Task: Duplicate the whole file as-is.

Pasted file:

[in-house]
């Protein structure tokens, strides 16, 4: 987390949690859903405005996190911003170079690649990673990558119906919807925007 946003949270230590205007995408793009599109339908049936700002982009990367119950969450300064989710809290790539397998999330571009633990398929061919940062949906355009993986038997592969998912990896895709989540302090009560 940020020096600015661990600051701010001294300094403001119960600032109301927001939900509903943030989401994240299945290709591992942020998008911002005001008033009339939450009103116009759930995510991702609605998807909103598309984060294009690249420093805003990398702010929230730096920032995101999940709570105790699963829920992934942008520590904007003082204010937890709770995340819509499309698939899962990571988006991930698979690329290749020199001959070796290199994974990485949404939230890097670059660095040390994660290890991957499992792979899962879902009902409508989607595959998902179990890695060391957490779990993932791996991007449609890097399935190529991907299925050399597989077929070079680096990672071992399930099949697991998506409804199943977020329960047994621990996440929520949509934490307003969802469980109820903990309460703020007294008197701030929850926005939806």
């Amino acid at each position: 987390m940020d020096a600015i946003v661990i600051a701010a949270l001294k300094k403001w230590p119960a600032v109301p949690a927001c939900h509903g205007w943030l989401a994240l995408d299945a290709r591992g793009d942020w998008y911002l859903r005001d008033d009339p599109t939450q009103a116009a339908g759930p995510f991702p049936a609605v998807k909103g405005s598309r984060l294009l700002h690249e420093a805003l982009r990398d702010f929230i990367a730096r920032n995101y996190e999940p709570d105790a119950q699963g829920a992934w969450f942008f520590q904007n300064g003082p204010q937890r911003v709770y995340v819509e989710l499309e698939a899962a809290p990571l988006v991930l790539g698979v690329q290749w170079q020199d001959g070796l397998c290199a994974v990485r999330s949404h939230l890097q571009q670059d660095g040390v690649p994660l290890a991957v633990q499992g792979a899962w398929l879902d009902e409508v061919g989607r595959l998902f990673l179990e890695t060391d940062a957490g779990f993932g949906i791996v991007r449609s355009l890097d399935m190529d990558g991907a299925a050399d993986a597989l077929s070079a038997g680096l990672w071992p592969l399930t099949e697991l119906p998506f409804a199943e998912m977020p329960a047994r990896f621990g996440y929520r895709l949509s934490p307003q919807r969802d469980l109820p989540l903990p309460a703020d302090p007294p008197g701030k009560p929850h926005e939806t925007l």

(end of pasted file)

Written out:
[in-house]
């Protein structure tokens, strides 16, 4: 987390949690859903405005996190911003170079690649990673990558119906919807925007 946003949270230590205007995408793009599109339908049936700002982009990367119950969450300064989710809290790539397998999330571009633990398929061919940062949906355009993986038997592969998912990896895709989540302090009560 940020020096600015661990600051701010001294300094403001119960600032109301927001939900509903943030989401994240299945290709591992942020998008911002005001008033009339939450009103116009759930995510991702609605998807909103598309984060294009690249420093805003990398702010929230730096920032995101999940709570105790699963829920992934942008520590904007003082204010937890709770995340819509499309698939899962990571988006991930698979690329290749020199001959070796290199994974990485949404939230890097670059660095040390994660290890991957499992792979899962879902009902409508989607595959998902179990890695060391957490779990993932791996991007449609890097399935190529991907299925050399597989077929070079680096990672071992399930099949697991998506409804199943977020329960047994621990996440929520949509934490307003969802469980109820903990309460703020007294008197701030929850926005939806």
């Amino acid at each position: 987390m940020d020096a600015i946003v661990i600051a701010a949270l001294k300094k403001w230590p119960a600032v109301p949690a927001c939900h509903g205007w943030l989401a994240l995408d299945a290709r591992g793009d942020w998008y911002l859903r005001d008033d009339p599109t939450q009103a116009a339908g759930p995510f991702p049936a609605v998807k909103g405005s598309r984060l294009l700002h690249e420093a805003l982009r990398d702010f929230i990367a730096r920032n995101y996190e999940p709570d105790a119950q699963g829920a992934w969450f942008f520590q904007n300064g003082p204010q937890r911003v709770y995340v819509e989710l499309e698939a899962a809290p990571l988006v991930l790539g698979v690329q290749w170079q020199d001959g070796l397998c290199a994974v990485r999330s949404h939230l890097q571009q670059d660095g040390v690649p994660l290890a991957v633990q499992g792979a899962w398929l879902d009902e409508v061919g989607r595959l998902f990673l179990e890695t060391d940062a957490g779990f993932g949906i791996v991007r449609s355009l890097d399935m190529d990558g991907a299925a050399d993986a597989l077929s070079a038997g680096l990672w071992p592969l399930t099949e697991l119906p998506f409804a199943e998912m977020p329960a047994r990896f621990g996440y929520r895709l949509s934490p307003q919807r969802d469980l109820p989540l903990p309460a703020d302090p007294p008197g701030k009560p929850h926005e939806t925007l």